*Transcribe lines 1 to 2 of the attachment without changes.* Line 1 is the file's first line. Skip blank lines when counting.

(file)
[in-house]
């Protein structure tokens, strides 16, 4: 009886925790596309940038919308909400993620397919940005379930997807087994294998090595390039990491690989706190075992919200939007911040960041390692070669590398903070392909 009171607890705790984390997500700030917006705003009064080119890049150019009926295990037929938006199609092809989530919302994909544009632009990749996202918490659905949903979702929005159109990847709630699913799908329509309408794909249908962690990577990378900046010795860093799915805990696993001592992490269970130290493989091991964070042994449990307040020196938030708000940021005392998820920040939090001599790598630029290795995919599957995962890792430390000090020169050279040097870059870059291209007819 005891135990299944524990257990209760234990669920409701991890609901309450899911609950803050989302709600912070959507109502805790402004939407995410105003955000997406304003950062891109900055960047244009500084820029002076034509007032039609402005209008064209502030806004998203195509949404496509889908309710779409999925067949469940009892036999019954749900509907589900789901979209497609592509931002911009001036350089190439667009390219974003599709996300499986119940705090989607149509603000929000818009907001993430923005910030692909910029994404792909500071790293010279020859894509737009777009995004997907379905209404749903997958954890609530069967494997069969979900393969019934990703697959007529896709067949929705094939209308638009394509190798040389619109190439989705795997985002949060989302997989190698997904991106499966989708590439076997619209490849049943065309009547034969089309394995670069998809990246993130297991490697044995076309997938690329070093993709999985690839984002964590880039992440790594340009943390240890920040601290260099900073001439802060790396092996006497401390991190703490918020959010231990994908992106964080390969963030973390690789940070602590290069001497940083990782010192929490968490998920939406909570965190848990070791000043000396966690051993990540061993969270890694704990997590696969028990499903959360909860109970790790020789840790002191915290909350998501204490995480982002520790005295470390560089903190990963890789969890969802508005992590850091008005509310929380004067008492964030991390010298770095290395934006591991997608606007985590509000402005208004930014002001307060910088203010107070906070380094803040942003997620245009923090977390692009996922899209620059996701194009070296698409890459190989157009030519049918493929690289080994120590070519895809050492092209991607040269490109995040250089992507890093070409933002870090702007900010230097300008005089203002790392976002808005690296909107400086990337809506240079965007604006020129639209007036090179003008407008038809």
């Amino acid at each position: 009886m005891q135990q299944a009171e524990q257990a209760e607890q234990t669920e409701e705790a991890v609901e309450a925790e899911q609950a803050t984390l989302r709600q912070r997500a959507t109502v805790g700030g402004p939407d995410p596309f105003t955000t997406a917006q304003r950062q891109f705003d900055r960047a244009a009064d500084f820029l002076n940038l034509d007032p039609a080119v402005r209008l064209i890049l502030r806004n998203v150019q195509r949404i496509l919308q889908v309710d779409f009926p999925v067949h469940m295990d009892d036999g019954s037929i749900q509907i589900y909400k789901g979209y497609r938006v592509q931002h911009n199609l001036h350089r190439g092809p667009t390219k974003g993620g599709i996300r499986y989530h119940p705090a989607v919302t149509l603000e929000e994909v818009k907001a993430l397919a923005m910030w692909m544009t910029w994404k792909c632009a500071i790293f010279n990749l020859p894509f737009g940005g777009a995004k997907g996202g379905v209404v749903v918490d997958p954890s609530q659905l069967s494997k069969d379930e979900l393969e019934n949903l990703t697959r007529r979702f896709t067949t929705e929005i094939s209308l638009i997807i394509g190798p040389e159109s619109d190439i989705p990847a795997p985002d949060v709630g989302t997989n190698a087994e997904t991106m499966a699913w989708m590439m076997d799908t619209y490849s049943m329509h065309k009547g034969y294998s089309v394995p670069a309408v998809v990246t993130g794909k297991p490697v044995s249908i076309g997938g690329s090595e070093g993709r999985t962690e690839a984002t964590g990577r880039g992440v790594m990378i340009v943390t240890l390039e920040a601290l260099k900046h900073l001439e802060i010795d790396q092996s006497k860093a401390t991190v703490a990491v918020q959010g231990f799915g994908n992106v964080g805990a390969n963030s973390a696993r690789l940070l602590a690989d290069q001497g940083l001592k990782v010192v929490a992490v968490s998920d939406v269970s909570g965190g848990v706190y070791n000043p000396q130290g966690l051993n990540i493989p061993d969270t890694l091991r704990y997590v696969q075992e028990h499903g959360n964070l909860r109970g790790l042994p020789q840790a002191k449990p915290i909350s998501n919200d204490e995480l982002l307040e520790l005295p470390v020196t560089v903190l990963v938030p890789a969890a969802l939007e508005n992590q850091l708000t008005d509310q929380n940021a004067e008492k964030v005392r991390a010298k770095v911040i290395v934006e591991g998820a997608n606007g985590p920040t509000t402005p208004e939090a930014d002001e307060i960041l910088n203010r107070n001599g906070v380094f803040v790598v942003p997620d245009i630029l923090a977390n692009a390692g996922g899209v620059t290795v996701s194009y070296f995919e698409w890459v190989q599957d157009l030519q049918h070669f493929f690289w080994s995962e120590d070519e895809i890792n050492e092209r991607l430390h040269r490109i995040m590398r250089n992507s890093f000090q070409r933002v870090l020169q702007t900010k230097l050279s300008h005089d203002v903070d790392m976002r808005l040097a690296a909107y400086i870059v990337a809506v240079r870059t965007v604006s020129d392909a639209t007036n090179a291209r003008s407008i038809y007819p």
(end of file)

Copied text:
[in-house]
């Protein structure tokens, strides 16, 4: 009886925790596309940038919308909400993620397919940005379930997807087994294998090595390039990491690989706190075992919200939007911040960041390692070669590398903070392909 009171607890705790984390997500700030917006705003009064080119890049150019009926295990037929938006199609092809989530919302994909544009632009990749996202918490659905949903979702929005159109990847709630699913799908329509309408794909249908962690990577990378900046010795860093799915805990696993001592992490269970130290493989091991964070042994449990307040020196938030708000940021005392998820920040939090001599790598630029290795995919599957995962890792430390000090020169050279040097870059870059291209007819 005891135990299944524990257990209760234990669920409701991890609901309450899911609950803050989302709600912070959507109502805790402004939407995410105003955000997406304003950062891109900055960047244009500084820029002076034509007032039609402005209008064209502030806004998203195509949404496509889908309710779409999925067949469940009892036999019954749900509907589900789901979209497609592509931002911009001036350089190439667009390219974003599709996300499986119940705090989607149509603000929000818009907001993430923005910030692909910029994404792909500071790293010279020859894509737009777009995004997907379905209404749903997958954890609530069967494997069969979900393969019934990703697959007529896709067949929705094939209308638009394509190798040389619109190439989705795997985002949060989302997989190698997904991106499966989708590439076997619209490849049943065309009547034969089309394995670069998809990246993130297991490697044995076309997938690329070093993709999985690839984002964590880039992440790594340009943390240890920040601290260099900073001439802060790396092996006497401390991190703490918020959010231990994908992106964080390969963030973390690789940070602590290069001497940083990782010192929490968490998920939406909570965190848990070791000043000396966690051993990540061993969270890694704990997590696969028990499903959360909860109970790790020789840790002191915290909350998501204490995480982002520790005295470390560089903190990963890789969890969802508005992590850091008005509310929380004067008492964030991390010298770095290395934006591991997608606007985590509000402005208004930014002001307060910088203010107070906070380094803040942003997620245009923090977390692009996922899209620059996701194009070296698409890459190989157009030519049918493929690289080994120590070519895809050492092209991607040269490109995040250089992507890093070409933002870090702007900010230097300008005089203002790392976002808005690296909107400086990337809506240079965007604006020129639209007036090179003008407008038809």